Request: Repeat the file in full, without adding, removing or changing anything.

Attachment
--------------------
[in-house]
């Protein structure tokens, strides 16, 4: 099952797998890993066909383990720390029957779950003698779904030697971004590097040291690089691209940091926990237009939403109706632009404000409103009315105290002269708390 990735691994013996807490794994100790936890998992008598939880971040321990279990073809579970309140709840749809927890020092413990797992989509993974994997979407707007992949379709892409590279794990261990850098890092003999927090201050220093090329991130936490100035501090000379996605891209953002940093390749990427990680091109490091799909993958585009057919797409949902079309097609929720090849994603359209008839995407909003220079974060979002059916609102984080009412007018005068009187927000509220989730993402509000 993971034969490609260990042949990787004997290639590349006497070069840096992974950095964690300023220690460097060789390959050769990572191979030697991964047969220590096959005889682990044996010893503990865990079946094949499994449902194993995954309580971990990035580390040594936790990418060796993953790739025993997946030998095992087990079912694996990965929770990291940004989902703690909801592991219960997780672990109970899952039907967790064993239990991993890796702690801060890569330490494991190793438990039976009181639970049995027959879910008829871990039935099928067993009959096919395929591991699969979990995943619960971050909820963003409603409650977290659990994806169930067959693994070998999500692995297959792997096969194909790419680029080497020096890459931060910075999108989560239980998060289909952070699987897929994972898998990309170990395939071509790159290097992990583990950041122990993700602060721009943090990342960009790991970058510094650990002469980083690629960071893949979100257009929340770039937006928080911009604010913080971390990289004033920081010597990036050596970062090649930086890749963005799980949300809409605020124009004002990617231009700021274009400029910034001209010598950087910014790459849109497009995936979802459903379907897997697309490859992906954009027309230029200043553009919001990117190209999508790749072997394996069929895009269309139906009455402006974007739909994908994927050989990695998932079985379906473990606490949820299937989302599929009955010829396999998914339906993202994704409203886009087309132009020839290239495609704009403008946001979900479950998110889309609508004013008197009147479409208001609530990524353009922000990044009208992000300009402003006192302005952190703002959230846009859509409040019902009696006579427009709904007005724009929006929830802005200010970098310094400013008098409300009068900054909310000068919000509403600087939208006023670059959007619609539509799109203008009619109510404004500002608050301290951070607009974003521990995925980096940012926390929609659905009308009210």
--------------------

[in-house]
């Protein structure tokens, strides 16, 4: 099952797998890993066909383990720390029957779950003698779904030697971004590097040291690089691209940091926990237009939403109706632009404000409103009315105290002269708390 990735691994013996807490794994100790936890998992008598939880971040321990279990073809579970309140709840749809927890020092413990797992989509993974994997979407707007992949379709892409590279794990261990850098890092003999927090201050220093090329991130936490100035501090000379996605891209953002940093390749990427990680091109490091799909993958585009057919797409949902079309097609929720090849994603359209008839995407909003220079974060979002059916609102984080009412007018005068009187927000509220989730993402509000 993971034969490609260990042949990787004997290639590349006497070069840096992974950095964690300023220690460097060789390959050769990572191979030697991964047969220590096959005889682990044996010893503990865990079946094949499994449902194993995954309580971990990035580390040594936790990418060796993953790739025993997946030998095992087990079912694996990965929770990291940004989902703690909801592991219960997780672990109970899952039907967790064993239990991993890796702690801060890569330490494991190793438990039976009181639970049995027959879910008829871990039935099928067993009959096919395929591991699969979990995943619960971050909820963003409603409650977290659990994806169930067959693994070998999500692995297959792997096969194909790419680029080497020096890459931060910075999108989560239980998060289909952070699987897929994972898998990309170990395939071509790159290097992990583990950041122990993700602060721009943090990342960009790991970058510094650990002469980083690629960071893949979100257009929340770039937006928080911009604010913080971390990289004033920081010597990036050596970062090649930086890749963005799980949300809409605020124009004002990617231009700021274009400029910034001209010598950087910014790459849109497009995936979802459903379907897997697309490859992906954009027309230029200043553009919001990117190209999508790749072997394996069929895009269309139906009455402006974007739909994908994927050989990695998932079985379906473990606490949820299937989302599929009955010829396999998914339906993202994704409203886009087309132009020839290239495609704009403008946001979900479950998110889309609508004013008197009147479409208001609530990524353009922000990044009208992000300009402003006192302005952190703002959230846009859509409040019902009696006579427009709904007005724009929006929830802005200010970098310094400013008098409300009068900054909310000068919000509403600087939208006023670059959007619609539509799109203008009619109510404004500002608050301290951070607009974003521990995925980096940012926390929609659905009308009210």